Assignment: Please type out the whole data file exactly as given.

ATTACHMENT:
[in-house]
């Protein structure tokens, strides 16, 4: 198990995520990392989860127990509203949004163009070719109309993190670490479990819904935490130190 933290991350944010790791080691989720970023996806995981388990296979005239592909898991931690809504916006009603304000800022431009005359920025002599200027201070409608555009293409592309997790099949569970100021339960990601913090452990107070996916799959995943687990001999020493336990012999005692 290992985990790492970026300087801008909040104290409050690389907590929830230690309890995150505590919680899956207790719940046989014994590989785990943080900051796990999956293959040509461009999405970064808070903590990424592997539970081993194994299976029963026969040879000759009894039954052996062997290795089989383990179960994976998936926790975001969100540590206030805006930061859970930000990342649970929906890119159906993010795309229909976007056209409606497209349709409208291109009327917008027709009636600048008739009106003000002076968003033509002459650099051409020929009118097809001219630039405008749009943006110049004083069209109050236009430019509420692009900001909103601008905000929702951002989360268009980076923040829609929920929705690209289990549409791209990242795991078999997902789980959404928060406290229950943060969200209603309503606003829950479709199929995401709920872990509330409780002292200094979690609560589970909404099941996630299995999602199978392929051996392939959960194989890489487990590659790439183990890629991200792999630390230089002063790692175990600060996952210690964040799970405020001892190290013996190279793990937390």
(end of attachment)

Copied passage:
[in-house]
């Protein structure tokens, strides 16, 4: 198990995520990392989860127990509203949004163009070719109309993190670490479990819904935490130190 933290991350944010790791080691989720970023996806995981388990296979005239592909898991931690809504916006009603304000800022431009005359920025002599200027201070409608555009293409592309997790099949569970100021339960990601913090452990107070996916799959995943687990001999020493336990012999005692 290992985990790492970026300087801008909040104290409050690389907590929830230690309890995150505590919680899956207790719940046989014994590989785990943080900051796990999956293959040509461009999405970064808070903590990424592997539970081993194994299976029963026969040879000759009894039954052996062997290795089989383990179960994976998936926790975001969100540590206030805006930061859970930000990342649970929906890119159906993010795309229909976007056209409606497209349709409208291109009327917008027709009636600048008739009106003000002076968003033509002459650099051409020929009118097809001219630039405008749009943006110049004083069209109050236009430019509420692009900001909103601008905000929702951002989360268009980076923040829609929920929705690209289990549409791209990242795991078999997902789980959404928060406290229950943060969200209603309503606003829950479709199929995401709920872990509330409780002292200094979690609560589970909404099941996630299995999602199978392929051996392939959960194989890489487990590659790439183990890629991200792999630390230089002063790692175990600060996952210690964040799970405020001892190290013996190279793990937390």